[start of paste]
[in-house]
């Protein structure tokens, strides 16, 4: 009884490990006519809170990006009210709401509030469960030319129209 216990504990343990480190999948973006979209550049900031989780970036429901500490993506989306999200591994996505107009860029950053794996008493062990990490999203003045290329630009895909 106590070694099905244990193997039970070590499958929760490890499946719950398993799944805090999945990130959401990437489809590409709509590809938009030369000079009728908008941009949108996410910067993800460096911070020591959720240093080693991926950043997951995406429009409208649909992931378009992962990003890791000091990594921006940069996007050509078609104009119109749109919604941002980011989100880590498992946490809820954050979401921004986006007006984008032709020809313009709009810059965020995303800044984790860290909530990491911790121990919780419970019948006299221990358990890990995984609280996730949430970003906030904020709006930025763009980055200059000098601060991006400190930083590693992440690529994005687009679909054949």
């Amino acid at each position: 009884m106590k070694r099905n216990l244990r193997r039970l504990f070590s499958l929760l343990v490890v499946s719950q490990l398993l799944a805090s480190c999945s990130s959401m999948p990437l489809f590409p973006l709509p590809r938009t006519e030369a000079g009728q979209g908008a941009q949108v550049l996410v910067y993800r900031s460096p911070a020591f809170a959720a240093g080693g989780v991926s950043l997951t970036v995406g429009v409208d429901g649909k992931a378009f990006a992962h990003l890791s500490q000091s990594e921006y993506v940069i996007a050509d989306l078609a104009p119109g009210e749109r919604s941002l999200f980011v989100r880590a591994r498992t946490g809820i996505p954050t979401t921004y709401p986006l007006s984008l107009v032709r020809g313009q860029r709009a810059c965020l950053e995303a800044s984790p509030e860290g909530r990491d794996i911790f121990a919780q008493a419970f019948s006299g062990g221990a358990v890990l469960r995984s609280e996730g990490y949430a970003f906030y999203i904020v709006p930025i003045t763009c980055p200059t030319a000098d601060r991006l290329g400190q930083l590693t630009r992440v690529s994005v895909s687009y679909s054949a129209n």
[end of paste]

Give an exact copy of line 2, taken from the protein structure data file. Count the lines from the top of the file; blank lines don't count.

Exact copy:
């Protein structure tokens, strides 16, 4: 009884490990006519809170990006009210709401509030469960030319129209 216990504990343990480190999948973006979209550049900031989780970036429901500490993506989306999200591994996505107009860029950053794996008493062990990490999203003045290329630009895909 106590070694099905244990193997039970070590499958929760490890499946719950398993799944805090999945990130959401990437489809590409709509590809938009030369000079009728908008941009949108996410910067993800460096911070020591959720240093080693991926950043997951995406429009409208649909992931378009992962990003890791000091990594921006940069996007050509078609104009119109749109919604941002980011989100880590498992946490809820954050979401921004986006007006984008032709020809313009709009810059965020995303800044984790860290909530990491911790121990919780419970019948006299221990358990890990995984609280996730949430970003906030904020709006930025763009980055200059000098601060991006400190930083590693992440690529994005687009679909054949």